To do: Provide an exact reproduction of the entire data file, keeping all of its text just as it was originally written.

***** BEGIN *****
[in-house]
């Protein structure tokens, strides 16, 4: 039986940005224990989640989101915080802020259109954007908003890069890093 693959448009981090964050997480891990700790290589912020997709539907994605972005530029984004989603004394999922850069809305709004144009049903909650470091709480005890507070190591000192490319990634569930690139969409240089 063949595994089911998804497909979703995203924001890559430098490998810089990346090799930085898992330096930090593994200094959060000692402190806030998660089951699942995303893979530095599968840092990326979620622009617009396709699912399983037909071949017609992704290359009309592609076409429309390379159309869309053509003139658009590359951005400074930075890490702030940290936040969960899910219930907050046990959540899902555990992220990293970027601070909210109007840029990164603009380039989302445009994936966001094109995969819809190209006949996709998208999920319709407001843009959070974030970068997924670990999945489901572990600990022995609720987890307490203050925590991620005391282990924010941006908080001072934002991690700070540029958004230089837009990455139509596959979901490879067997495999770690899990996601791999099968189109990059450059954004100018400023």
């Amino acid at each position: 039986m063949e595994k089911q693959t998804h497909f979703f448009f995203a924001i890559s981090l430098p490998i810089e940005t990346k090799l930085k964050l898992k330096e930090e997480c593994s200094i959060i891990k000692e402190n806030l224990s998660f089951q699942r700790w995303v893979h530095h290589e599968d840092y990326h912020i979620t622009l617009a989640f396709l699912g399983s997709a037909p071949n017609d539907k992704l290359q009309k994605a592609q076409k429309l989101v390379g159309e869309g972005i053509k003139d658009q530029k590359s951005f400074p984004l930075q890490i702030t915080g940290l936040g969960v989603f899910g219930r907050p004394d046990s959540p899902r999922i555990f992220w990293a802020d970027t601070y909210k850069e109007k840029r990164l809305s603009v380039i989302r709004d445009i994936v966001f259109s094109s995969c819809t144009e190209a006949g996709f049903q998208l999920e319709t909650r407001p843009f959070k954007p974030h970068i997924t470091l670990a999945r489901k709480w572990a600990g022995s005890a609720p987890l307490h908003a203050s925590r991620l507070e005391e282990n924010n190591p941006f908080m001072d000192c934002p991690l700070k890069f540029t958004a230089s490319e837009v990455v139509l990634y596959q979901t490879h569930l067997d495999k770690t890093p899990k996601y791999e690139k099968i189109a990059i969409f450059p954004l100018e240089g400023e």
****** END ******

[in-house]
């Protein structure tokens, strides 16, 4: 039986940005224990989640989101915080802020259109954007908003890069890093 693959448009981090964050997480891990700790290589912020997709539907994605972005530029984004989603004394999922850069809305709004144009049903909650470091709480005890507070190591000192490319990634569930690139969409240089 063949595994089911998804497909979703995203924001890559430098490998810089990346090799930085898992330096930090593994200094959060000692402190806030998660089951699942995303893979530095599968840092990326979620622009617009396709699912399983037909071949017609992704290359009309592609076409429309390379159309869309053509003139658009590359951005400074930075890490702030940290936040969960899910219930907050046990959540899902555990992220990293970027601070909210109007840029990164603009380039989302445009994936966001094109995969819809190209006949996709998208999920319709407001843009959070974030970068997924670990999945489901572990600990022995609720987890307490203050925590991620005391282990924010941006908080001072934002991690700070540029958004230089837009990455139509596959979901490879067997495999770690899990996601791999099968189109990059450059954004100018400023």
């Amino acid at each position: 039986m063949e595994k089911q693959t998804h497909f979703f448009f995203a924001i890559s981090l430098p490998i810089e940005t990346k090799l930085k964050l898992k330096e930090e997480c593994s200094i959060i891990k000692e402190n806030l224990s998660f089951q699942r700790w995303v893979h530095h290589e599968d840092y990326h912020i979620t622009l617009a989640f396709l699912g399983s997709a037909p071949n017609d539907k992704l290359q009309k994605a592609q076409k429309l989101v390379g159309e869309g972005i053509k003139d658009q530029k590359s951005f400074p984004l930075q890490i702030t915080g940290l936040g969960v989603f899910g219930r907050p004394d046990s959540p899902r999922i555990f992220w990293a802020d970027t601070y909210k850069e109007k840029r990164l809305s603009v380039i989302r709004d445009i994936v966001f259109s094109s995969c819809t144009e190209a006949g996709f049903q998208l999920e319709t909650r407001p843009f959070k954007p974030h970068i997924t470091l670990a999945r489901k709480w572990a600990g022995s005890a609720p987890l307490h908003a203050s925590r991620l507070e005391e282990n924010n190591p941006f908080m001072d000192c934002p991690l700070k890069f540029t958004a230089s490319e837009v990455v139509l990634y596959q979901t490879h569930l067997d495999k770690t890093p899990k996601y791999e690139k099968i189109a990059i969409f450059p954004l100018e240089g400023e």